While barely into his teens the ambitious young man arrived in New York City in 1967 with $40 in his pocket and no idea how to pursue his dream of becoming a songwriter. He knocked on a lot of doors, offering his services, but soon returned home.
After writing a handful of songs, he began commuting to New York, doing odd jobs and earning money to make demos. Eventually, he met producer Jeff Barry and in 1968, signed to Barry's 'Steed' label. When none of his songs caught on, Kim signed with MCA in 1972, but once again, he failed to come up with any worthwhile material.
Finally, Kim and his brother Joe decided to start their own label, 'Ice Records'. His debut release was to have been his own production of "Baby, How’d We Ever Get This Way?", but a tape of the song was heard by the brass at Capitol Records, who offered him a contract and rushed the record into release. By April 1968, the song had sold 800,000 copies and made the U.S. Top 20.
As a follow up, the label issued another one of Andy's bubble-gum style compositions called "Shoot ‘Em Up Baby" which, despite being banned by certain stations that worried that it was either a drug song, or a song about guns (this was the year that Robert F. Kennedy and Martin Luther King Jr. were both assassinated, and sensitivities in the U.S. were high), still managed to sell half a million copies.
By 1969, Andy was riding high on the A.M. Top 40 music scene and the succeeding single "Baby I Love You", reached #9 on the Billboard Hot 100 and earned Kim his first Gold Record, selling in excess of 1.5 million copies. His success was acknowledged back home in Canada, where he won a Juno Award (Canada's Grammy) for "Top Male Vocalist".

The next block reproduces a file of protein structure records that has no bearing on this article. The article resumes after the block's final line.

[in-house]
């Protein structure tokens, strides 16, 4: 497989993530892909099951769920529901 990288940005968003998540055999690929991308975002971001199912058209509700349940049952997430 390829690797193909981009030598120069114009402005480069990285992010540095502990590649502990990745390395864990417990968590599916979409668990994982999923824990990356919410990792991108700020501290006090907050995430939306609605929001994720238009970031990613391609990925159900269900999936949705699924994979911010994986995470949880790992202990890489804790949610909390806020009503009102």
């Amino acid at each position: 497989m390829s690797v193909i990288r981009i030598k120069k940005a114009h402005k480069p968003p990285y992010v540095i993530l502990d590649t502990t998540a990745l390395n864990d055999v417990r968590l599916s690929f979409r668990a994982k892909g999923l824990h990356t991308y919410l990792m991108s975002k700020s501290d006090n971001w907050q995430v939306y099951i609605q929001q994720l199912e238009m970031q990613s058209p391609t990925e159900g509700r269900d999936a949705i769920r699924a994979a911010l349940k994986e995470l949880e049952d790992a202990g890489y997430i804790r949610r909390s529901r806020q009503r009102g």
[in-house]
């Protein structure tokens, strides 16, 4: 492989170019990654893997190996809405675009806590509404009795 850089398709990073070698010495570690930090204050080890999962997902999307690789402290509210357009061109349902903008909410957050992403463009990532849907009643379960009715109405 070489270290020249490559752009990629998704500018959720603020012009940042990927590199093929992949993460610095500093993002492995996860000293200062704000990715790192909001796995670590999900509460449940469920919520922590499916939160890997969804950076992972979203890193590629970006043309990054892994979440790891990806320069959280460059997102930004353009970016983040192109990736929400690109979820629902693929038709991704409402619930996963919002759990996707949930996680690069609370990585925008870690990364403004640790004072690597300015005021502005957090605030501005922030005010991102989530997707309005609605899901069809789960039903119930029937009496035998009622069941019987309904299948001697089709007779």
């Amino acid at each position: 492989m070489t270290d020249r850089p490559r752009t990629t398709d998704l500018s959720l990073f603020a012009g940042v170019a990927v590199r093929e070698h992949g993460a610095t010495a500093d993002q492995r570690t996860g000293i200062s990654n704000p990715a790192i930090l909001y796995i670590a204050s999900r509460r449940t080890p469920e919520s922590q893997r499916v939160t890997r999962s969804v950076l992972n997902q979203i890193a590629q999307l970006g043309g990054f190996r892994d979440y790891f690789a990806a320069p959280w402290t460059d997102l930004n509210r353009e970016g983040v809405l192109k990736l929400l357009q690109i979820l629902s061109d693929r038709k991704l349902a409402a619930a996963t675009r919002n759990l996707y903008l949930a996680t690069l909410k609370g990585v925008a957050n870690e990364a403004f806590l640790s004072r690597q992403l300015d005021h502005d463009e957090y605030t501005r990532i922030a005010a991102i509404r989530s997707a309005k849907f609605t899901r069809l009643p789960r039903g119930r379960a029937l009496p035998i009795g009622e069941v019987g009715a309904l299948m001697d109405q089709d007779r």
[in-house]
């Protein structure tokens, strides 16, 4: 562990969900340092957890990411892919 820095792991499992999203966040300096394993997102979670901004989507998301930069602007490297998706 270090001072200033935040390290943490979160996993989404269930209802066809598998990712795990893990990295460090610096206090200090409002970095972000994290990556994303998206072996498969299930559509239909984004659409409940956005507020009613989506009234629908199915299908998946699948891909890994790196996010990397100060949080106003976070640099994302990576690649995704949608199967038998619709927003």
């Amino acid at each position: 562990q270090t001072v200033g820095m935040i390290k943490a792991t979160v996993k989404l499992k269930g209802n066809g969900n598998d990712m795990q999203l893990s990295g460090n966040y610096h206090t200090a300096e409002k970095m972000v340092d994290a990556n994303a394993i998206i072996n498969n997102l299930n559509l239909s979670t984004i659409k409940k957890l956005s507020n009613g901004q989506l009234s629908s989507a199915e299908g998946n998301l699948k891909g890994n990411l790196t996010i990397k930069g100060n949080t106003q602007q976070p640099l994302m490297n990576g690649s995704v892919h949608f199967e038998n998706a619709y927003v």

Andy was also having success as a writer for other artists, when he and Jeff Barry co-wrote "Sugar, Sugar" and "Jingle Jangle" for The Archies as well as "Oh My My", "I Love You Better" and "Do You Feel It Too?" for The Monkees' album, "Changes".
He continued to hit the charts in the early 70's as an artist with "Jingle, Jangle" and a cover version of "Be My Baby" (#17). Kim toured the globe and in 1974, had a US number one record with the million seller, "Rock Me Gently". The follow-up, "Fire, Baby I'm On Fire" reached #28.
After his father died in 1976, Kim stopped recording and disappeared from public life until returning under the name 'Baron Longfellow' with two albums: a self-titled LP in 1980 and Prisoner by Design in 1984, as well as singing background vocals in the 1990 soundtrack to the movie 'Edward Scissorhands'.
Andy re-surfaced in 2001, writing a song with Ed Robertson of The Barenaked Ladies called "I Forgot to Mention", which was released and started to get airplay in the summer of 2004. He also had a hand in developing his own web site, www.AndyKimMusic.com
In March 2005, Andy received the annual Indie Award for Favorite Solo Artist during Canadian Music Week. That same year, the music video for "Love Is..." reached #1 at Bravo.ca. In 2009 Andy Kim was inducted into the Hit Parade Hall of Fame.
In March 2010, E1 Music Canada released "Happen Again", his first album in over 20 years. The collection was released in the United States in April 2011.
Although his style of simple, light hearted tunes gave way to other forms of rock and roll, Andy Kim has taken his place in classic rock history by selling over 30 million albums.
Be sure to read Gary James' Interview With Andy Kim